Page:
Embodied Writing

I fell in love with Rhetoric and Composition upon first reading about the role of embodiment in writing. Writers like Patricia Dunn, Kathleen Blake Yancey, Malea Powell, and Jacqueline Jones Royster (among many others) engaged my attention by linking writing practices to bodily preferences, proximities, pressures, and possibilities.

Most of my early interest in embodiment arose from my digital practices; I started blogging about moving and writing, yoga and writing, Facebooking and writing. On Oct. 8, 2009, I ended a blog post by asking: “Do writers know/think to use their bodies in the process? What is the benefit of using movement when brainstorming and drafting? How can movement affect the revision process?” Today, I would expand that last question a bit to read: How can movement affect drafting, thinking, resting, collaborating, and revising? In this blog post, I want to make a few personal writing observations on embodiment.

For me, yoga is a constant metaphor for writing. Focus on breathe helps sustain bodily postures that otherwise seem impossible to maintain. This kind of focus also applies to stress maintenance necessary for grad school survival. I spent most of the first year of my doctoral program with a painful connection to my stomach. I lived in constant fear that my consistent stomachaches indicated my inability to handle grad school’s pressures. At the same time, I feared others would view me as apathetic or slacker-y if I didn’t run around stressed out all the time. Yoga helped me use breath as a safety net in these hectic multi-pressured situations (where stress comes from students, professors, what others think about me, what I think about myself, how I want others to see me, how those things affect my ability to collaborate, get excited about my work, or win departmental positions). The pain I faced was too overwhelming to ignore, and it required me to create new habits of mind and body around learning. During this time, my yoga teacher explained to our class that the pose called warrior two (pictured above) reminds us to live in the present moment. With arms stretched equally forward (toward the future) and backward (toward the past), the pose reminds us to turn our attention to the center of our bodies–our hearts and cores (the present). Posing here helped soothe my stomach pain (which existed in my core) and turn my attention to breathing as a way of handling pain and bringing my mind into immediate time and place with my body. This connection I experience between mind and body shapes my understanding of embodiment.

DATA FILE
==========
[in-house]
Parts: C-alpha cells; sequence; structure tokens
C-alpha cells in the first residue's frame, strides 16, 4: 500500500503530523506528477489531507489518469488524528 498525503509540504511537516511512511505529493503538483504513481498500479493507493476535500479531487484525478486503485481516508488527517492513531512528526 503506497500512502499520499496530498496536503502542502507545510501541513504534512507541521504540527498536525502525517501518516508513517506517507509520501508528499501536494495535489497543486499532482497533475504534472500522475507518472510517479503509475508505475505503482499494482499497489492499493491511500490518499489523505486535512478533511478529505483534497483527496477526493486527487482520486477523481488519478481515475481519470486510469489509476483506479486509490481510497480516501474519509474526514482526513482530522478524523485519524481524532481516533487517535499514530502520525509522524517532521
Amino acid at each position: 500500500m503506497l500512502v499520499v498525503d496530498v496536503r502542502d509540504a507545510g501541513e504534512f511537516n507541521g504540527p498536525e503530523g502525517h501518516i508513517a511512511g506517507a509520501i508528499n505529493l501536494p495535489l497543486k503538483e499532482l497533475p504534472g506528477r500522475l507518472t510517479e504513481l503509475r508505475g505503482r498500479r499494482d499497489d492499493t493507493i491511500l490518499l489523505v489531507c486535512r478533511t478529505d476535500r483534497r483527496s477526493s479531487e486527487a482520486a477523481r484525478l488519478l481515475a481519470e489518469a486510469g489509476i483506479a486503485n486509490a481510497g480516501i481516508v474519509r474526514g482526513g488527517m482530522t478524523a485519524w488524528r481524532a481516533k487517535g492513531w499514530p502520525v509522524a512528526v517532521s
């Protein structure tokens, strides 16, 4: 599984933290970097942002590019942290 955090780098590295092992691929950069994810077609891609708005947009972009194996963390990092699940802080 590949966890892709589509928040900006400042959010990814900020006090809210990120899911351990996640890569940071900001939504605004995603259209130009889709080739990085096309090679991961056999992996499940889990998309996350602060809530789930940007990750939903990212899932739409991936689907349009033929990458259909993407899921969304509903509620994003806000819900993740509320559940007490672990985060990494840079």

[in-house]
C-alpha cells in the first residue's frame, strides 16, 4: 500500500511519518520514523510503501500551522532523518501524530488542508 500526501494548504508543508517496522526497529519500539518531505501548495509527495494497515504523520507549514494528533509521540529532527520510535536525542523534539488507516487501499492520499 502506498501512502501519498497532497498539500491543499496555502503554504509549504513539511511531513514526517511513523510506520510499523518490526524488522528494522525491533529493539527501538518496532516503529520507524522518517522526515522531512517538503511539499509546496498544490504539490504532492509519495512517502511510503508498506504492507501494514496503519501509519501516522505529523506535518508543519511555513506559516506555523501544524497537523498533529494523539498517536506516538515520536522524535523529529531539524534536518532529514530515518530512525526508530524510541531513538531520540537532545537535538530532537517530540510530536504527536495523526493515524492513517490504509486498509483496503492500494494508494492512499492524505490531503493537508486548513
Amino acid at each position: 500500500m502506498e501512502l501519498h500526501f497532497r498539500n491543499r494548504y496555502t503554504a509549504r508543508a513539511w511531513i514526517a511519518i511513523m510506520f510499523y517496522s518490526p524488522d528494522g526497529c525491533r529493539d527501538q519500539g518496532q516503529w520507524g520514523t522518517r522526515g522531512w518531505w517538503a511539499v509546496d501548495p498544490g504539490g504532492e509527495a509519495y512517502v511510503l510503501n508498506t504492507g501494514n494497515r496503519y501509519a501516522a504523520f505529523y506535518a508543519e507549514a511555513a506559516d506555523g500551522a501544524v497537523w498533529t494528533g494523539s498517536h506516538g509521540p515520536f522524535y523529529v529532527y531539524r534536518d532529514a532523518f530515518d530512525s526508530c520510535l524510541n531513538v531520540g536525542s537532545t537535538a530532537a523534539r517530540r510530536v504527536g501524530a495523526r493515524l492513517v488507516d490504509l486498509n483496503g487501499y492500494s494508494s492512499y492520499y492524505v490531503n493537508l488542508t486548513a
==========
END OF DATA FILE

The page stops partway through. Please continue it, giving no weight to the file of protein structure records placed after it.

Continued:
Still, there are historical links between learning and pain. Learning is often related to pain when some stressful or painful situation makes you remember something more vividly. I’ve heard professors explain that learning—to be genuine, effective, and meaningful—has to be painful. Some questions I have in response are:

Is it true that the pain of sitting too long, acquiring too much info at once, or stressful lifestyle choices really make us learn more or better?

What studies exist among graduate students to show the relationship between learning and pain? Is this relationship really beneficial? Or best? Or even effective?

Where does reflection/stillness fit into the simple equation that “real” learning is pain?

About taylo206

I am an Assistant Professor of Composition, Rhetoric and Professional Writing at Miami University in Oxford, Ohio.
This entry was posted in Embodiment, Feminism and Queer Studies, Public Rhetorics, Theories of Composition and Rhetoric, Writing Exercises. Bookmark the permalink.